One of the main reasons that I read this book was because it kept on appearing on the Goodread's sidebar entitled 'Readers also enjoyed' which I suspect has something to do with all of the Terry Pratchett books that I have read. Okay, I generally don't pay all that much to Goodreads recommendations, but when I was much younger a friend of mine was really into the series and he had been trying to get me to read them as well. Well, it has taken years but I finally (after being prompted by Goodreads) asked another friend, who also has the series, if I could borrow the first one – this one, and yes, I quite enjoyed it (though I am still not going to be blindly taking on Goodreads recommendations, especially with the number of books still on my shelf).
Okay, it's not Terry Pratchett, and while it is only the first book, the world itself didn't seem to be hugely developed, but it was still quite entertaining, and amusing. In fact, it seemed that the story was much more character driven and unlike Discworld, the world of Another Fine Myth, seems to sit quietly in the background allowing us to focus on some of the rather strange, and comical, encounters that the two main characters, Skeeve and Aahz, experience.
Basically Skeeve used to be a farmer, or was supposed to be a farmer, but instead decided to become a thief, and it seemed that that occupation didn't work out because he landed up as an apprentice to a magician. However, during one of his lessons, when the magician summons a demon, the magician is killed by an assassin which results in the demon (which actually means 'dimension traveller') being trapped on Skeeve's world. Adding the Aahz's problems is that Skeeve's master had stripped Aahz of his powers literally stranding him (otherwise he would have simply gone home). Then there is the assassination, which triggers a hunt for a magician that wants to take over the dimensions, as well as trying to escape from a couple of nasty imps that appear to be on their trail.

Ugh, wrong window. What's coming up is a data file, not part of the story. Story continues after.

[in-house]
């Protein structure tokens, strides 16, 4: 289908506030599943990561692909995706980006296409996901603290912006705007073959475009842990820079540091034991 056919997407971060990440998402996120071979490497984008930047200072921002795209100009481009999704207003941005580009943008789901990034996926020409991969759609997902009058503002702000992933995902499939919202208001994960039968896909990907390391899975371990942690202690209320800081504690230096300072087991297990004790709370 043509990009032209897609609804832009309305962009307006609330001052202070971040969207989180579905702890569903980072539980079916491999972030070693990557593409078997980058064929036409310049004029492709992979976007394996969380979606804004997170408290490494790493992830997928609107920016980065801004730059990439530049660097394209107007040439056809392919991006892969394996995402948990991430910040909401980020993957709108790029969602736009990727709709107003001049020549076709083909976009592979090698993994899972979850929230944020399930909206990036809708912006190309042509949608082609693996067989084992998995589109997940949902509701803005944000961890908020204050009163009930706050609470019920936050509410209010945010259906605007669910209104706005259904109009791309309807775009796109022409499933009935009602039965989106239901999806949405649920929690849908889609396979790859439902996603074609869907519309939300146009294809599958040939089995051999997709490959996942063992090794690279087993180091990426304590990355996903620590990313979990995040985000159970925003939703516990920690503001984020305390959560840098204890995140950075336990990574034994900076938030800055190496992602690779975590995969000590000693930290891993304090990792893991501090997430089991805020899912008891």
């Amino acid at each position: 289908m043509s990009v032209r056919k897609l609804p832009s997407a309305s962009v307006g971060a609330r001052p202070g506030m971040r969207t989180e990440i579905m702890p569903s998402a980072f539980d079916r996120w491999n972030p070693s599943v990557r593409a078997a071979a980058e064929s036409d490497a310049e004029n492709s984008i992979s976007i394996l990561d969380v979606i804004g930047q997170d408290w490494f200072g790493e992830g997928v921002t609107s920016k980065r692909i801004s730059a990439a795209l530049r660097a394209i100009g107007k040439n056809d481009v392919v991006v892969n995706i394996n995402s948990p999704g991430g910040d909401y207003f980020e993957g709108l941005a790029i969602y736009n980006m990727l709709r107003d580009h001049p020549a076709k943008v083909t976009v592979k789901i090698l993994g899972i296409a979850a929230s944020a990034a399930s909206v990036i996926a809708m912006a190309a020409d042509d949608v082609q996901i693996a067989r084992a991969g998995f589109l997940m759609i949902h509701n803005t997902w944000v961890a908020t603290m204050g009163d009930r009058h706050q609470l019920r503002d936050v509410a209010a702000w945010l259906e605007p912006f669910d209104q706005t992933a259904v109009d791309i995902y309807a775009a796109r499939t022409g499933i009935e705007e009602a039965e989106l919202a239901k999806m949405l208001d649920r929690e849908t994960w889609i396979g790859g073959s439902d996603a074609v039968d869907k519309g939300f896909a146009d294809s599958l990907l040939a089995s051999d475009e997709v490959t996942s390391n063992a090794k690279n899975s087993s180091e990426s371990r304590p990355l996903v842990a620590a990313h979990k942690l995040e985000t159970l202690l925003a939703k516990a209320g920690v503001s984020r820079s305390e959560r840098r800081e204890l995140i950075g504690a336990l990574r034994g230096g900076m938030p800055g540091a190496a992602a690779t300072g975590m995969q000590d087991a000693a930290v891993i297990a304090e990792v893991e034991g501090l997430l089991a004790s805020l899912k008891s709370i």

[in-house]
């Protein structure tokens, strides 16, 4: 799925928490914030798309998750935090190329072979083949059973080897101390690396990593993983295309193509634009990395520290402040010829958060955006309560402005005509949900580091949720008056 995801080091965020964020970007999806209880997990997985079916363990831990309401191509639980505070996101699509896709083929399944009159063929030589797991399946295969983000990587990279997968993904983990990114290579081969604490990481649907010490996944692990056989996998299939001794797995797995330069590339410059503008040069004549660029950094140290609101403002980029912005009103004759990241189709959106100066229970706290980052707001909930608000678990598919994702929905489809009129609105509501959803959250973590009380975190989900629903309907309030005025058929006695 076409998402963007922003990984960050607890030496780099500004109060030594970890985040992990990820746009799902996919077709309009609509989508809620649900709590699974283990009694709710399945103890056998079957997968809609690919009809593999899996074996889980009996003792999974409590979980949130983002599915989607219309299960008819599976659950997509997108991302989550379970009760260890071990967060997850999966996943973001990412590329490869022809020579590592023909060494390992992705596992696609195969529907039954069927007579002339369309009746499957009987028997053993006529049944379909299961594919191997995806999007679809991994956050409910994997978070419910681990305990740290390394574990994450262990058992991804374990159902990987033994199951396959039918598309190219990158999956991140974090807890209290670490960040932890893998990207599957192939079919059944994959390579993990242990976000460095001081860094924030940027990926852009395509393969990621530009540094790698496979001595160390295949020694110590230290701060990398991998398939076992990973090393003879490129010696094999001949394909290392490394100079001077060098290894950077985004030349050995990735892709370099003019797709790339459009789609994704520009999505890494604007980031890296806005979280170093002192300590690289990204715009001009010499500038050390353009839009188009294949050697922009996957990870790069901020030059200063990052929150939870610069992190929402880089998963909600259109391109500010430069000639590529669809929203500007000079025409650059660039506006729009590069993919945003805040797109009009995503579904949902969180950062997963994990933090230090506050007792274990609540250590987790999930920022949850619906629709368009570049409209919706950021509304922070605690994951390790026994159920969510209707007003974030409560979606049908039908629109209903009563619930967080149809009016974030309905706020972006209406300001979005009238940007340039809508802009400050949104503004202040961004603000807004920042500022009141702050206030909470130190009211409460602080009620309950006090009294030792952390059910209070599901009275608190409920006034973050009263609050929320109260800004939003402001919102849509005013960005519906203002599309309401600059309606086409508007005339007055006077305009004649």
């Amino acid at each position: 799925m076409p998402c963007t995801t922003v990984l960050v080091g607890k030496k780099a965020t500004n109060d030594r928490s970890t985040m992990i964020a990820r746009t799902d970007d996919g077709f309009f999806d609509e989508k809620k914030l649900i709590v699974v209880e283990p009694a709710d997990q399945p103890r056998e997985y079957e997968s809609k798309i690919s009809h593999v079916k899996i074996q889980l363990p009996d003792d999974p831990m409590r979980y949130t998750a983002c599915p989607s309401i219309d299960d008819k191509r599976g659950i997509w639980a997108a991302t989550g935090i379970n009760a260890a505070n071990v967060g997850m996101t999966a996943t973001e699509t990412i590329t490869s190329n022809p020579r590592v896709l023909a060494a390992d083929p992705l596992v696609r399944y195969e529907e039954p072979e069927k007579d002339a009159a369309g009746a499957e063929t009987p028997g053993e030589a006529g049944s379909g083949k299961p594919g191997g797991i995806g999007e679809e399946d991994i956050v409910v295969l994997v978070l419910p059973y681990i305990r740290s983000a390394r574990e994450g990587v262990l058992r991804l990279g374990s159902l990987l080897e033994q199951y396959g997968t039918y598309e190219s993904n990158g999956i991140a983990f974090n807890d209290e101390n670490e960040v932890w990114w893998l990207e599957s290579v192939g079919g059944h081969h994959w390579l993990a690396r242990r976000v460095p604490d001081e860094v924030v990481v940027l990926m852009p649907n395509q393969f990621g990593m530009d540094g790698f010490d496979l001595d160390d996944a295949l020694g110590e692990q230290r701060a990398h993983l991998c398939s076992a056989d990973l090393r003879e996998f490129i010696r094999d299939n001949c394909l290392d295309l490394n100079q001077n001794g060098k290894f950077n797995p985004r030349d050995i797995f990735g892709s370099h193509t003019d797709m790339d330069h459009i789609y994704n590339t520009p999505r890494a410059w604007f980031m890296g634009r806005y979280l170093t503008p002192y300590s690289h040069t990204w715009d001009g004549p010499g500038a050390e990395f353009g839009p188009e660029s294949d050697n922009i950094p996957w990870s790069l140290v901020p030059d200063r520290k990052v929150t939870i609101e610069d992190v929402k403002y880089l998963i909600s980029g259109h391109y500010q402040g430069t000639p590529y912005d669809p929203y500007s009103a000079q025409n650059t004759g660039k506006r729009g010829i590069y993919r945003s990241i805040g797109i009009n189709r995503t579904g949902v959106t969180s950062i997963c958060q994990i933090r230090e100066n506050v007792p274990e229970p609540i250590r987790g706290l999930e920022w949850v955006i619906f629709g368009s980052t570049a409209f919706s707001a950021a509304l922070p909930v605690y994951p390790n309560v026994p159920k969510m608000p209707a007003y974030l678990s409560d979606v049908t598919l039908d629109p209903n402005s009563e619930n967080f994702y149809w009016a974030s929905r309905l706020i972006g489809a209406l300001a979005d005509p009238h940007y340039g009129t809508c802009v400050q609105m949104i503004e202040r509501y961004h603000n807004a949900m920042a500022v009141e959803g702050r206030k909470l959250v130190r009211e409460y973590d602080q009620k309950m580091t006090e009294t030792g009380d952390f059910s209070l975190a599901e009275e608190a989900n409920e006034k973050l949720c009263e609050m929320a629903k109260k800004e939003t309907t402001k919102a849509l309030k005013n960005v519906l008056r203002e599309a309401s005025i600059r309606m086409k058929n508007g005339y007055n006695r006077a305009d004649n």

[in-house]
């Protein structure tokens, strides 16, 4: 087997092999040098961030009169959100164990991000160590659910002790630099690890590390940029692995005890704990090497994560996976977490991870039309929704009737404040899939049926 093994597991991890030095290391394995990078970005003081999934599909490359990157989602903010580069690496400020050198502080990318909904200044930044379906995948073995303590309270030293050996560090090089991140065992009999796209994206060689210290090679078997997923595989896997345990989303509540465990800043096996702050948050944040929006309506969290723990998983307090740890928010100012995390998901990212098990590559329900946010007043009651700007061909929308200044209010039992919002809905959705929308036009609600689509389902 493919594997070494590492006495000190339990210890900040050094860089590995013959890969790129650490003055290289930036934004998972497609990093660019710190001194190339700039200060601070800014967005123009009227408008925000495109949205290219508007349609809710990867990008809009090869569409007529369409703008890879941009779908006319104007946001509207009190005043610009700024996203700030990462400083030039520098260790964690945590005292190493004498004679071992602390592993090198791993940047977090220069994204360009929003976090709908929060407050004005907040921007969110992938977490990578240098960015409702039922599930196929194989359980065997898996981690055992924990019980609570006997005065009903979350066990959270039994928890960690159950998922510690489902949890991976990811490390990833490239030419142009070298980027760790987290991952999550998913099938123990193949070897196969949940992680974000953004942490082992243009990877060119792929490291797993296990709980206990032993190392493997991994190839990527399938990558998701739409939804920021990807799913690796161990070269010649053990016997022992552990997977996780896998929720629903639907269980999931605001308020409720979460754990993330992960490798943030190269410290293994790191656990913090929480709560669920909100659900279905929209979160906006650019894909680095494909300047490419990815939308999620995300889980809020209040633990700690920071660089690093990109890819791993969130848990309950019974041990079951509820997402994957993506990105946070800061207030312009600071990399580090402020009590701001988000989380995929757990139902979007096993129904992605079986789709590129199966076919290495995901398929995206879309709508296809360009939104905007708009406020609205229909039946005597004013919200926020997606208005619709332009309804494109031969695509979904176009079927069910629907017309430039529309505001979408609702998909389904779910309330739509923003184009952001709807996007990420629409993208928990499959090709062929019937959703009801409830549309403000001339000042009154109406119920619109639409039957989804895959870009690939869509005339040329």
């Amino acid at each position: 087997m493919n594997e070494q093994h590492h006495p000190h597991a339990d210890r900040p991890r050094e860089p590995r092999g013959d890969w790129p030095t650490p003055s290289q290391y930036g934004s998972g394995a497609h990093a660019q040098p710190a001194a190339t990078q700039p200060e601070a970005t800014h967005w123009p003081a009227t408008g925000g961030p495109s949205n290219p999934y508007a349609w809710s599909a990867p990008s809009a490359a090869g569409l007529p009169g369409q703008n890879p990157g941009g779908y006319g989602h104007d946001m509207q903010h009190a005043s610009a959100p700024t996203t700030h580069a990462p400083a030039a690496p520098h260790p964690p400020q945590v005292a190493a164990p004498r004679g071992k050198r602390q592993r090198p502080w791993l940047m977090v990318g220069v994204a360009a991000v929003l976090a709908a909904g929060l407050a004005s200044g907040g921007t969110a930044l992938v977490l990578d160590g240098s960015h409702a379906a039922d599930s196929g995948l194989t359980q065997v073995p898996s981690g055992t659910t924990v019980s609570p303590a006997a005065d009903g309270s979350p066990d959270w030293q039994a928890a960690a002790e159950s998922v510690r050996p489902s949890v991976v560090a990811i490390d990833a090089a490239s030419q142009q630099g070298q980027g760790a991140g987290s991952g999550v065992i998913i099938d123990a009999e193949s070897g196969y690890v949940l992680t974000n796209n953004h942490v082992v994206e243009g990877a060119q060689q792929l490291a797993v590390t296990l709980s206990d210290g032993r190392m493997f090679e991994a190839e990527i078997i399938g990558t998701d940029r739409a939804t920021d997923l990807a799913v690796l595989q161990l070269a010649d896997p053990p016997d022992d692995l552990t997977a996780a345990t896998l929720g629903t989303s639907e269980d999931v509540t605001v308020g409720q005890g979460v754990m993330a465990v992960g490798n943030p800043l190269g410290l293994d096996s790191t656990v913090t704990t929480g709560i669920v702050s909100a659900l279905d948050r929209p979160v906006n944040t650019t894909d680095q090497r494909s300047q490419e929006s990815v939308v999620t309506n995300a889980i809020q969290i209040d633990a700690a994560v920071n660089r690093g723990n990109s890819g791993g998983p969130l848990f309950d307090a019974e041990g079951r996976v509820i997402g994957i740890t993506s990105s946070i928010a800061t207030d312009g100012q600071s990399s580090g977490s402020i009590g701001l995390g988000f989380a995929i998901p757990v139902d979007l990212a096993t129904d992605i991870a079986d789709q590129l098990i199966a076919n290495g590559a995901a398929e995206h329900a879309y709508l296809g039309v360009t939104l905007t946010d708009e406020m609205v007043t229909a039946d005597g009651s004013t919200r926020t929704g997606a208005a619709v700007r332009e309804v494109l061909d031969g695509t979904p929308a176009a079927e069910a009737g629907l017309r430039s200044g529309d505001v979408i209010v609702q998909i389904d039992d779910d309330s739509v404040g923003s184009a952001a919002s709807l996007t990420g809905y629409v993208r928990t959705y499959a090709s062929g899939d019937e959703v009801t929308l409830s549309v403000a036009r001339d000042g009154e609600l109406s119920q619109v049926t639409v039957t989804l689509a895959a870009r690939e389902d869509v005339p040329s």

As I said, it is not satire in the vein of Terry Pratchett where the story pokes fun at modern society through the lens of a fantasy world, but rather a couple of larger than life cartoonish characters making their way through the adventure (though not necessarily stumbling because Aahz at least knows what he is doing and what is going on) poking fun at each other and those around them, and in a way outsmarting their enemies without actually drawing any blood (which also adds to the lighthearted aspect of this story). As I said, the characters are larger than life, such as Tananda, who regularly refers to Skeeve as 'handsome' even though she is leading a group of thugs to roll him, and the dragon Gleep (because all he says is 'gleep') who becomes attached to Skeeve because he nibbled on his shirt. Still, I've probably given way too much away already because this is one of those little gems that you should read knowing as little about it as possible.